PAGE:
The home on Leadwell Street had been dubbed "Fort Hernandez" by the Hernandez family and members of Occupy San Fernando Valley, who protested what they called unfair practices by banks.
Following a foreclosure notice earlier this year, one family member, Ulises Hernandez, said he would resist nonviolently and would not leave the home voluntarily when deputies came for the eviction.
But when Los Angeles County deputies showed up about 5 a.m. today, everyone cooperated, sheriff's spokesman Steve Whitmore said.
"It was very smooth," he said.
Whitmore said the Sheriff's Department was prepared for some resistance, having known about the protests and the plywood fence Occupy L.A. put up.
Six to eight family members were living in the house, and 10 to 12 others were staying in tents on the lawn. There also were five dogs at the home, Whitmore said.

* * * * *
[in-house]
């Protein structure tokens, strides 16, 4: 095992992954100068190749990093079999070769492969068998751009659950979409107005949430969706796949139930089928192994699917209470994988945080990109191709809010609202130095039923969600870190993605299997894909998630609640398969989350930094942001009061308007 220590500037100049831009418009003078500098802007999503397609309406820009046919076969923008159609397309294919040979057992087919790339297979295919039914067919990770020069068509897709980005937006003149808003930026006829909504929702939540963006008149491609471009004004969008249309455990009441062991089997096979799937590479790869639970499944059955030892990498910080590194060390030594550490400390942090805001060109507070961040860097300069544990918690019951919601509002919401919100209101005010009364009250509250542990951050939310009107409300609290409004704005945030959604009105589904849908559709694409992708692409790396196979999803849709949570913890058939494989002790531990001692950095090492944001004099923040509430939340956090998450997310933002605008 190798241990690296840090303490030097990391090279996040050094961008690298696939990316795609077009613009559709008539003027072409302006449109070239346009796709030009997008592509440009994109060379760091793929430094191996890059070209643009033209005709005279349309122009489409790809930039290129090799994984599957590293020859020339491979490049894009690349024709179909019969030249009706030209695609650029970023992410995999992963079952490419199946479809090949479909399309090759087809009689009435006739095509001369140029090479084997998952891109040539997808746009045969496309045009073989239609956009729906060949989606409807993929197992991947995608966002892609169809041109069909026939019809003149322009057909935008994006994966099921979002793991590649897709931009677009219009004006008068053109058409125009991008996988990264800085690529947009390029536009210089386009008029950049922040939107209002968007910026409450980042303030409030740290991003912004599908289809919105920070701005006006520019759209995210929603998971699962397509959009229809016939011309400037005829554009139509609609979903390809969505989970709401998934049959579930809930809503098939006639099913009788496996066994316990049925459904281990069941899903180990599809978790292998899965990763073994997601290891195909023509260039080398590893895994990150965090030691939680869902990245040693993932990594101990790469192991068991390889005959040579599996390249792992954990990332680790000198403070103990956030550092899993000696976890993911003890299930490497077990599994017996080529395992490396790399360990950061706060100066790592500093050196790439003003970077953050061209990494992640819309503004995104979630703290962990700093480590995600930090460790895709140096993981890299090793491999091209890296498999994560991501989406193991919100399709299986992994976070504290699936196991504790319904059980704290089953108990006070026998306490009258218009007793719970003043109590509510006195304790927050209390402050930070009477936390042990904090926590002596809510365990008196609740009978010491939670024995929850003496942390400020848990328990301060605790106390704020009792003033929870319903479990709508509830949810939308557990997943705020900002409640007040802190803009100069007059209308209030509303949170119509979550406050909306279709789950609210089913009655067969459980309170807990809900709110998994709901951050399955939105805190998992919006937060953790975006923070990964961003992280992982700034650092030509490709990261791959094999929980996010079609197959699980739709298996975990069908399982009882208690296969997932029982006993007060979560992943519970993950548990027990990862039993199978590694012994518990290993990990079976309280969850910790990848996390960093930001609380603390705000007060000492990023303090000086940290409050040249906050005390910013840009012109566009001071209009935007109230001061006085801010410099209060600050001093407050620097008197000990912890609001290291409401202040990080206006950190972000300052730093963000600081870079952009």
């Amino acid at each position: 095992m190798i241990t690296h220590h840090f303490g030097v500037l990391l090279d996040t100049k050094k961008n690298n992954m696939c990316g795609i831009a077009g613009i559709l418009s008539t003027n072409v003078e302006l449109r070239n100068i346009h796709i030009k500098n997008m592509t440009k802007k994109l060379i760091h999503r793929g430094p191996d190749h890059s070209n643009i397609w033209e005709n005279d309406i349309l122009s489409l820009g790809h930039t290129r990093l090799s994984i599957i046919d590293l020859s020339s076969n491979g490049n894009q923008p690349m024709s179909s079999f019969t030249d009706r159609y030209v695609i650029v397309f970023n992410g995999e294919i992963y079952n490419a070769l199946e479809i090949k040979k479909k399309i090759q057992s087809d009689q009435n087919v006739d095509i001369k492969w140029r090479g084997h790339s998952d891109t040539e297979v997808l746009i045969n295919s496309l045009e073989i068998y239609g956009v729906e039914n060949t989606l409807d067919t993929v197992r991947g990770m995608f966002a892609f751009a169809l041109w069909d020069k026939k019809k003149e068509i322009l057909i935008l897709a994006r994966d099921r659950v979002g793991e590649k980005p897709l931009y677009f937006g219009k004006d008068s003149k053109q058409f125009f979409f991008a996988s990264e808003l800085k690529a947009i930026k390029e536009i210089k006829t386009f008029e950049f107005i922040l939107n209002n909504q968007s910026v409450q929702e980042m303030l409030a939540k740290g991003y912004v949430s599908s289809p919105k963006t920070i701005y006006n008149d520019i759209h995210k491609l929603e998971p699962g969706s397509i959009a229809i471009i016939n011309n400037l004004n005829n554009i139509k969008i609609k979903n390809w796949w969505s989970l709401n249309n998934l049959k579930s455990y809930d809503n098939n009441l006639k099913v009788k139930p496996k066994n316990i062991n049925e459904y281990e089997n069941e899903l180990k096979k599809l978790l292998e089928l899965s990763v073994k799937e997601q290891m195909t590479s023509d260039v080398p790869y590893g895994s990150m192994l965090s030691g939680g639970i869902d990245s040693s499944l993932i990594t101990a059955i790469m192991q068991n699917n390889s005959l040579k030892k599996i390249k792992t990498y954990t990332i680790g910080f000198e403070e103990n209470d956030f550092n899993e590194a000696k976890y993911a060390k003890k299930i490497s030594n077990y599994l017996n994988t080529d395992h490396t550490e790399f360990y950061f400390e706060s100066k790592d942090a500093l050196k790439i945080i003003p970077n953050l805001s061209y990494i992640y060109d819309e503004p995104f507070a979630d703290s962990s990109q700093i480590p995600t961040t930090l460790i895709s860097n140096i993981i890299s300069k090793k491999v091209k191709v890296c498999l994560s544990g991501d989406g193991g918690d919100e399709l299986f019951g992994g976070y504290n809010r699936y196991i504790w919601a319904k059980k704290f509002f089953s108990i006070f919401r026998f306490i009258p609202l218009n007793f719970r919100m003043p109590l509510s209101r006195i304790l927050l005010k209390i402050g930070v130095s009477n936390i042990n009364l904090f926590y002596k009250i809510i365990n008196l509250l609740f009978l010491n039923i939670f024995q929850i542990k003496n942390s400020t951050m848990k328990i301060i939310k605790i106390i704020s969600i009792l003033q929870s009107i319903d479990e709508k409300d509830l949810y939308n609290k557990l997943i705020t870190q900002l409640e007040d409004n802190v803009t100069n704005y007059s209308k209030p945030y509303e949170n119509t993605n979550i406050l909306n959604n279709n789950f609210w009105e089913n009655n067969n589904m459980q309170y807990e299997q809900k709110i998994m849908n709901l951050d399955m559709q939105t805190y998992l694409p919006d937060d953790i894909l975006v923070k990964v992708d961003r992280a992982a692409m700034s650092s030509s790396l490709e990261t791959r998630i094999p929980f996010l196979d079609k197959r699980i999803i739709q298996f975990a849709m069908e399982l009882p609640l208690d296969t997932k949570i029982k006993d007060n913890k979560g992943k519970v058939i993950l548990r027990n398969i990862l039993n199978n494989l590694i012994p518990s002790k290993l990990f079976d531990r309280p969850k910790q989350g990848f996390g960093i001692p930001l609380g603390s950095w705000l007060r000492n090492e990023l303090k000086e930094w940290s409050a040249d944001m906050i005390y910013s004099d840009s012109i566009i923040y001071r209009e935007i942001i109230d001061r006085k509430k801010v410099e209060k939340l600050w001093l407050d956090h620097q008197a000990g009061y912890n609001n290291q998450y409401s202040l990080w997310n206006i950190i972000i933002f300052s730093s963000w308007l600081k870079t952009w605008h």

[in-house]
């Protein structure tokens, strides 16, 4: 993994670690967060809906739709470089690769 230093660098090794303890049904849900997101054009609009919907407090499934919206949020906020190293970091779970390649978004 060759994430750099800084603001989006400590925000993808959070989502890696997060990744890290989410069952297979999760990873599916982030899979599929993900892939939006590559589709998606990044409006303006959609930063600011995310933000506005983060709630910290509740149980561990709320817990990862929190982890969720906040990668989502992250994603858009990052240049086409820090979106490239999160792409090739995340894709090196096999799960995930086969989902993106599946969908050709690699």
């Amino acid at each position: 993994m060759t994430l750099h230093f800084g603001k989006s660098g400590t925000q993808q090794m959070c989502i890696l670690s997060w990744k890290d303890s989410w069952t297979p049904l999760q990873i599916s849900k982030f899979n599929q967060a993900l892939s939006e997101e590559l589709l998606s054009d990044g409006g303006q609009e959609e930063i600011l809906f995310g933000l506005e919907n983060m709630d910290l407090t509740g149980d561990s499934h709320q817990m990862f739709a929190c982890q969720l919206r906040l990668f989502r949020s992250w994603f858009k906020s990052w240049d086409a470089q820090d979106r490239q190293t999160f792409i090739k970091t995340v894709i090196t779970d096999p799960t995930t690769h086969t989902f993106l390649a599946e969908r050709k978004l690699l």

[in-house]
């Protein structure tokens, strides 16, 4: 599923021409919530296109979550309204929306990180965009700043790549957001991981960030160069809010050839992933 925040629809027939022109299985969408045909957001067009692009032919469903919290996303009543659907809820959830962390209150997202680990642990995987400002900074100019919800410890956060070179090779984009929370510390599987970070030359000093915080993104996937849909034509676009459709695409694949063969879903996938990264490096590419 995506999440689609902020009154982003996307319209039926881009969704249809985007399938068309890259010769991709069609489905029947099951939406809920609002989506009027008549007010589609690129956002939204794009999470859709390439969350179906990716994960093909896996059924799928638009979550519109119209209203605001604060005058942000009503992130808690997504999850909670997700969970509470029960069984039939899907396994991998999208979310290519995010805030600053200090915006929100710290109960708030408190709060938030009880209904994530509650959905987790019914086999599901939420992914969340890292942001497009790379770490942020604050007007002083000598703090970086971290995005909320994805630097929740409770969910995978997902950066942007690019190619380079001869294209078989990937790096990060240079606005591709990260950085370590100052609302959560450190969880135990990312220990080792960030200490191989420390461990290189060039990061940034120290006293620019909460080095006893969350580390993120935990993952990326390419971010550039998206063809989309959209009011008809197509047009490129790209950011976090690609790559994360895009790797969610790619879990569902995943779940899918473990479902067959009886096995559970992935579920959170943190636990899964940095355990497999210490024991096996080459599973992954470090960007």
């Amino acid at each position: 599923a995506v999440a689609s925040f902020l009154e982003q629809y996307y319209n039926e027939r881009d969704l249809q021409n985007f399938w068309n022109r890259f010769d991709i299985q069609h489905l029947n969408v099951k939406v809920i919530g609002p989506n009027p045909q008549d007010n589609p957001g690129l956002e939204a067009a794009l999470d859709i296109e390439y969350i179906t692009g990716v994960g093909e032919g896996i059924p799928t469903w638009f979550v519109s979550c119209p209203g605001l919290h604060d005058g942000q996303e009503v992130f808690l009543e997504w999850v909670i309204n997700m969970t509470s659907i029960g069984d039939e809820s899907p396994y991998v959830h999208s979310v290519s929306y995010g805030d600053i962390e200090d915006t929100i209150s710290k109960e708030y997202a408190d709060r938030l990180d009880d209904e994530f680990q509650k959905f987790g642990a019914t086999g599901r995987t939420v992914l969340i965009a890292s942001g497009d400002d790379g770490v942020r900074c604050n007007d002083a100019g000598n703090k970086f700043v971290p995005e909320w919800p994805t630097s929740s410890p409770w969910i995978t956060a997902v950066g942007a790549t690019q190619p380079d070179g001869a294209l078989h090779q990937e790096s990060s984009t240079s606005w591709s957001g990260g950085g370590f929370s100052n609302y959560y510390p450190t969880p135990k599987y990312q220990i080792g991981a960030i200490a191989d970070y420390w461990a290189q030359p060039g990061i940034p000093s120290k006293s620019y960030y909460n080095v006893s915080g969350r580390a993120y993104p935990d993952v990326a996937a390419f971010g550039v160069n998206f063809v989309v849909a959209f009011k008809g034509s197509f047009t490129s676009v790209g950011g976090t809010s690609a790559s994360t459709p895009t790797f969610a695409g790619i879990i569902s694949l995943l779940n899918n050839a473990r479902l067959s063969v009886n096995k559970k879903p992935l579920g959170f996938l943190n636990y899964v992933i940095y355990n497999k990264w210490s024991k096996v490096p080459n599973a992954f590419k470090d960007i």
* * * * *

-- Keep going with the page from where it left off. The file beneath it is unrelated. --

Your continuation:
Ulises Hernandez could not immediately be reached on his cell phone this morning.
His brother, Javier Hernandez, bought the home in 2006 and lived there with relatives. In an interview earlier this year, he said he signed a subprime mortgage, whose terms included interest-only payments up front and an adjustable rate.
After the payment went from $3,900 to $4,500 in 2008, the Hernandezes stopped paying. The last payment was made in February 2008.
The Hernandezes said they weren't expecting to live there for free, but had sought four loan modifications and been denied each time.
In retrospect, they said the mortgage was a bad deal.
"We didn't know exactly what we were getting ourselves into," Ulises Hernandez said in August.
A Bank of America spokeswoman said Javier Hernandez was given several chances to modify the loan. At first, he didn't submit some required documents. Later, the bank found he did not qualify for a modification.
The "Fort Hernandez" sit-in began this year after a notice of eviction in August.
During a reporter's visit this fall, the Hernandez brothers and supporters they met through the Occupy movement kept watch 24 hours a day on a scavenged assortment of couches sitting on the lawn or street. Behind them sat anti-bank and anti-Wall Street protest signs.